Raleigh’s first wave of migration came in the sixties, on the heels of the invention of air conditioning. By the nineties, when AC units were more commonplace, the state of North Carolina attracted Americans from colder climates, who no longer had to endure hot, sticky summers to live there. Then, being a non-union state drew the attention of firms who were looking to avoid foreign paid labor. In 1965, IBM became one of the first major tech firms to build a manufacturing facility in Research Center Park.

The icing on the cake was when local government officials realized early on that the decline of the state’s tobacco and textile industries meant they had to switch gears. There was a partisan decision to invest into higher education as a way to attract new kinds of firms.

Nowadays, there is a full cadre of technology and pharmaceutical firms in “the triangle” cities, not to mention established universities in each and an impressive industrial park at the center. However, there is growing concern that because such cities attract increasing numbers of internal migrants, their very affordability may be jeopardized over time.

Jessica Gustines, 26, was excited about her new job at a bank with a good salary. Born and raised in Raleigh, she had moved to Asheville for work a few years ago. Landing a new position at a bank in Durham meant she had to move again, with the added benefit of being closer to her sisters this time.

When Gustines first heard her $56,000 salary, she thought it was a considerable amount. Having worked in affordable housing, she had seen the reality of low incomes. But, Gustines soon found that she didn’t make three times the rent for places close to her job in Durham, that were listed at $1400.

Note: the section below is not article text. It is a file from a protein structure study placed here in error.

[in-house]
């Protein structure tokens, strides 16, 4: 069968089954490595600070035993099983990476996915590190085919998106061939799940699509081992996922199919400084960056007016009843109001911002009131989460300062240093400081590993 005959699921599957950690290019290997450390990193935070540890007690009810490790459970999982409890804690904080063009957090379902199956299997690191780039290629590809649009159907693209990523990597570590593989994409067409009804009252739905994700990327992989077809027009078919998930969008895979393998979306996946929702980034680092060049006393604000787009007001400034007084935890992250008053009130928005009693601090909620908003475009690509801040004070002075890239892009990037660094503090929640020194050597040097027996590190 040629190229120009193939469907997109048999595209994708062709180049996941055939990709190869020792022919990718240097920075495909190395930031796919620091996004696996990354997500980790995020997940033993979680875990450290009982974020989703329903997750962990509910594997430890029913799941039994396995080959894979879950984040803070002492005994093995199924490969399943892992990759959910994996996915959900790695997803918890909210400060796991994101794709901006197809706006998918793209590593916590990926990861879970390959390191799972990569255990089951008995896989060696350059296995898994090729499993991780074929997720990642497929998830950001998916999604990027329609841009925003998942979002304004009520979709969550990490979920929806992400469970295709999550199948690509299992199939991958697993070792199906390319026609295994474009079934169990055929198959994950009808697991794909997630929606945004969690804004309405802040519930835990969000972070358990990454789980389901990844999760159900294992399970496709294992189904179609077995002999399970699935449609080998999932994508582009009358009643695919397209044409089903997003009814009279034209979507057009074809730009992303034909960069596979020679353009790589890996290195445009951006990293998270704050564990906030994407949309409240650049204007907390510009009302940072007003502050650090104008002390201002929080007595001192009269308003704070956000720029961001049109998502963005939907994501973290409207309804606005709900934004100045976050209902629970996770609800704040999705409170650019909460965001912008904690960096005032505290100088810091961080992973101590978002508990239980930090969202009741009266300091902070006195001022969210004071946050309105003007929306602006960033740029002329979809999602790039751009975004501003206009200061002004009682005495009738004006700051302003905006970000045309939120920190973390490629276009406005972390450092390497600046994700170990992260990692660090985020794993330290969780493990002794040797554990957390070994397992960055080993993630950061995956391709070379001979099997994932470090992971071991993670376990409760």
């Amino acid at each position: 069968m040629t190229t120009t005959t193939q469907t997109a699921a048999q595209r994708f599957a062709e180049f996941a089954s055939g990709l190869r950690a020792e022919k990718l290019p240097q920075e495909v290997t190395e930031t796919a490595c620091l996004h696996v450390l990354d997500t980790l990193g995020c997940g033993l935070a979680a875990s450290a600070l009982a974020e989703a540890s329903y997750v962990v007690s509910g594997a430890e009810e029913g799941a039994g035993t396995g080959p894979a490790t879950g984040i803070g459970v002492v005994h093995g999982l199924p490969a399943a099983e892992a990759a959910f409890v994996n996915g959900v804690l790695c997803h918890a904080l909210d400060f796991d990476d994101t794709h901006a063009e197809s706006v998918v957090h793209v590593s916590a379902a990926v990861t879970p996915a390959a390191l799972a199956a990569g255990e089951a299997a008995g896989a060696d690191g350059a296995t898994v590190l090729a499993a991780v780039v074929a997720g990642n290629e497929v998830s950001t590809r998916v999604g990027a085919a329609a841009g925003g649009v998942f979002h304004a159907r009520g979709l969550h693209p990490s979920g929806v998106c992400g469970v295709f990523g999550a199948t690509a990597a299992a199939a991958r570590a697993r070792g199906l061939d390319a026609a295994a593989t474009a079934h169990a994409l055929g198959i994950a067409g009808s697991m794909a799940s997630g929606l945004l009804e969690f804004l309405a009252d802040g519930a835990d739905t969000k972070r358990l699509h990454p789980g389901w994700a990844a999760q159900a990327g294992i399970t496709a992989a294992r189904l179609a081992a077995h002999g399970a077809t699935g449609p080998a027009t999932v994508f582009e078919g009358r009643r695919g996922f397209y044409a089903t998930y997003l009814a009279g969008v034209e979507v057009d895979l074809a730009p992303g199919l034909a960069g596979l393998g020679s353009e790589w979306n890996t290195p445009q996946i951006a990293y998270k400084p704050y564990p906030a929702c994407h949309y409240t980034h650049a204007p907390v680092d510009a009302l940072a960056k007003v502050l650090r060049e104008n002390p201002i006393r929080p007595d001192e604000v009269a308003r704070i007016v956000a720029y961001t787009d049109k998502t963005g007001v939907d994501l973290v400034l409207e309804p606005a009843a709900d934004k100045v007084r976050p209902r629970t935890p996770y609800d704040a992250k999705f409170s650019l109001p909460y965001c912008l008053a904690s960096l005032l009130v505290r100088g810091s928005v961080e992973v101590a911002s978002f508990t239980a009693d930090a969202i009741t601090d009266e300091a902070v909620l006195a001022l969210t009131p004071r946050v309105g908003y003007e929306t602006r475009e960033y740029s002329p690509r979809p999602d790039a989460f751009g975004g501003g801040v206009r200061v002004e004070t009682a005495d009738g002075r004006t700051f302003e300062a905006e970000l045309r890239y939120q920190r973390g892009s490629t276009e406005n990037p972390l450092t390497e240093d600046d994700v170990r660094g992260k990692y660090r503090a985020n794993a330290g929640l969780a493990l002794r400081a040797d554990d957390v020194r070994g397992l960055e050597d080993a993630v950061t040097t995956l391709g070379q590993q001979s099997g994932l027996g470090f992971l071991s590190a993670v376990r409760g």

But when she started searching Durham, another of the “triangle” cities, every option was out of budget. Renting an apartment by herself there meant she wouldn’t have as much savings or disposable income as she wanted.

“I could live in a nice building downtown in a shoebox apartment by myself, or I could live further out from my office and the rent goes down,” she said.

Now, Gustines is prepared to pay $700 for a 3-bedroom house that she will share with roommates. She says that the triangle cities are actually considered more expensive places to live in North Carolina by those who are born there, and with the influx of transplants, rents are going up.

“When you get tremendous population growth, that is going to put pressure on the housing market because people want to live in the cities and there’s only so much land,” said Michael Walden, an economics professor at North Carolina State University. “It makes the cost of land go up, which is the main driver of the cost of housing.” He said that there is a similar situation happening in South Carolina and Tennessee as well.

Anticipating the pressure on the housing market, Raleigh’s city council has taken measures to encourage more housing construction, for instance by eliminating certain rezoning laws that put limits on what can be built and where. Intentionally increasing the supply of available developments can allow these cities in North Carolina to remain affordable both for new arrivals like Jay, and longer-time residents like Gustines.